This is an introductory course designed for second-year undergraduate
students with finance major. Its purpose is to get students familiar with
both the theory and practices in financial markets and to prepare them
for advanced and specialized courses such as Futures and Options Markets,
Bond Markets, and Management of Financial Institutions. The contents of
this course will follow closely the required textbook, Zvi Bodie, Alex Kane,
Alan J. Marcus, and Ravi Jain, 2014, Investments, the Asia global edition,
McGraw-Hill.1 Although some chapters will not be covered in class, they
will be assigned as background readings, and will be tested in the mid-term
and final exams. Other than the textbook, lecture notes will be posted at
the course website regularly.
The course proceeds in four steps. We shall first look at the major financial
markets and instruments in the world, discuss their trading mechanisms,
and emphasize their role in helping people attain risk-sharing efficiency and
enhance individual welfare. Second, we shall review some basic ideas in the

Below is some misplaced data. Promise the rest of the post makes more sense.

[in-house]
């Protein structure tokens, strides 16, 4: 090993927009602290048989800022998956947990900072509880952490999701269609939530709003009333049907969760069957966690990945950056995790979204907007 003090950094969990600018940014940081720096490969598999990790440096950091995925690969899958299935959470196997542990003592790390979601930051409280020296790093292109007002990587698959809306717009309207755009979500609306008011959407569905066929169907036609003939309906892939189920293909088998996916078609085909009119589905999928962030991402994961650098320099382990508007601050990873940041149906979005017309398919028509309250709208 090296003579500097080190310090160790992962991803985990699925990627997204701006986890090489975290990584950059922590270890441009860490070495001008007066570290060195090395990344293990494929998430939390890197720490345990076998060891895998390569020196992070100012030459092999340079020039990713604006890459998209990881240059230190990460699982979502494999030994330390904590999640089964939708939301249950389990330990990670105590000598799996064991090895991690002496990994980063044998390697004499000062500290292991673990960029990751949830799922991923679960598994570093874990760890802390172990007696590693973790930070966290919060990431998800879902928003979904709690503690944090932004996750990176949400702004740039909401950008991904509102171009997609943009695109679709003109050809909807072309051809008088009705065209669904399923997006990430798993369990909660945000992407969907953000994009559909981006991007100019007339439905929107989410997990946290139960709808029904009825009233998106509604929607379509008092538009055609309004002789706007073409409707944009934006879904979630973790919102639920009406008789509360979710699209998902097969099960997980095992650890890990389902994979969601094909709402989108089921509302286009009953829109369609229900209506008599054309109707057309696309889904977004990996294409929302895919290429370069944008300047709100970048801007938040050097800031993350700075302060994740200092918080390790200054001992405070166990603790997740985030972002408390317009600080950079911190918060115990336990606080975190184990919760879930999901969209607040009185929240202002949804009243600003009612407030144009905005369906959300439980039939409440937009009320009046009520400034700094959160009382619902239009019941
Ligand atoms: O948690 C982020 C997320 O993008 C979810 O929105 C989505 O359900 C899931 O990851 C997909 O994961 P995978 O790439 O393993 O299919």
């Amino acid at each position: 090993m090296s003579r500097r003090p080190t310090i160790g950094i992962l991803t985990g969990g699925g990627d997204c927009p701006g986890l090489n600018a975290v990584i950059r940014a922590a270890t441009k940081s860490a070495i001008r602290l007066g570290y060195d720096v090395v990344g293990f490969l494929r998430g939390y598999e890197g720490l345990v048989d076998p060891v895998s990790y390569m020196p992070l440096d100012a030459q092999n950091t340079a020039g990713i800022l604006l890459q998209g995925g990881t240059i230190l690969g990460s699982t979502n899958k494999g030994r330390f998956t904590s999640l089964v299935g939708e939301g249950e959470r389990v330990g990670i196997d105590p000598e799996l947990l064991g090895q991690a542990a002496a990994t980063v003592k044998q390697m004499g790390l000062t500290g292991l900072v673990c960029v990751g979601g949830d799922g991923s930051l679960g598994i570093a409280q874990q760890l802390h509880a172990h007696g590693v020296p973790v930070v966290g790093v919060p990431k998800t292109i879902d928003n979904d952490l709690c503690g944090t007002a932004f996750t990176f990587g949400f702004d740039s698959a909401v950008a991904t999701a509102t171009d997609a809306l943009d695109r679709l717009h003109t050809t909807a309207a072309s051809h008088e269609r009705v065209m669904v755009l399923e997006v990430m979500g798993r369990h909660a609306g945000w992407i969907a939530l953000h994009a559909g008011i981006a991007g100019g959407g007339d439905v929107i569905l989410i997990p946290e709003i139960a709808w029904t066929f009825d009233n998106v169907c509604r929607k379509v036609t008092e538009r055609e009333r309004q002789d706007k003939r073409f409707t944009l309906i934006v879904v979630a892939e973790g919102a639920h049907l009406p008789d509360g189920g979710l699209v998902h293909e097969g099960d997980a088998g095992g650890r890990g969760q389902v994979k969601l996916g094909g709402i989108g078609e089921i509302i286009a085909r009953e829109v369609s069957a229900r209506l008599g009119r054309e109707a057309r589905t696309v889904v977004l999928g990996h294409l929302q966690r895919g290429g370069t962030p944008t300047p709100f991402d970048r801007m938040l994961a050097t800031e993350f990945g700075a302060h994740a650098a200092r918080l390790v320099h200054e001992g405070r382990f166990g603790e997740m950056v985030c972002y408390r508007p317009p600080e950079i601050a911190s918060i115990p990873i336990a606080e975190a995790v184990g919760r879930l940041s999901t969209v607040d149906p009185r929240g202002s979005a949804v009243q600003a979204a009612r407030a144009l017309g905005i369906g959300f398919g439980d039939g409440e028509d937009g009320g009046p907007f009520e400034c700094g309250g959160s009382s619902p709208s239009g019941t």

decision theory under uncertainty and the two classic static asset pricing theories,
the Capital Asset Pricing Model and the Arbitrage Pricing Theory. In
the third part of the couse, we shall first introduce the notion of market efficiency
(and present some empirical evidence) and then examine in detail the
markets for fixed-income securities, for equity, and for derivative assets such
like futures and options. Here pricing and hedging are both the emphases.
In the last part of the course, if time allows, we shall discuss active portfolio
management strategies as well as performance evaluation of portfolio managers. We shall briefly mention hedge funds.
There will be homework assignments due regularly, which together with
an in-class midterm and final examinations determine a student’s grade. The
following is a tentative schedule.
Week no. Contents
1 Overview (ch.1-5, Lecture 1) and Math Review (Lectures 0)
2 Expected Utility Theory (ch.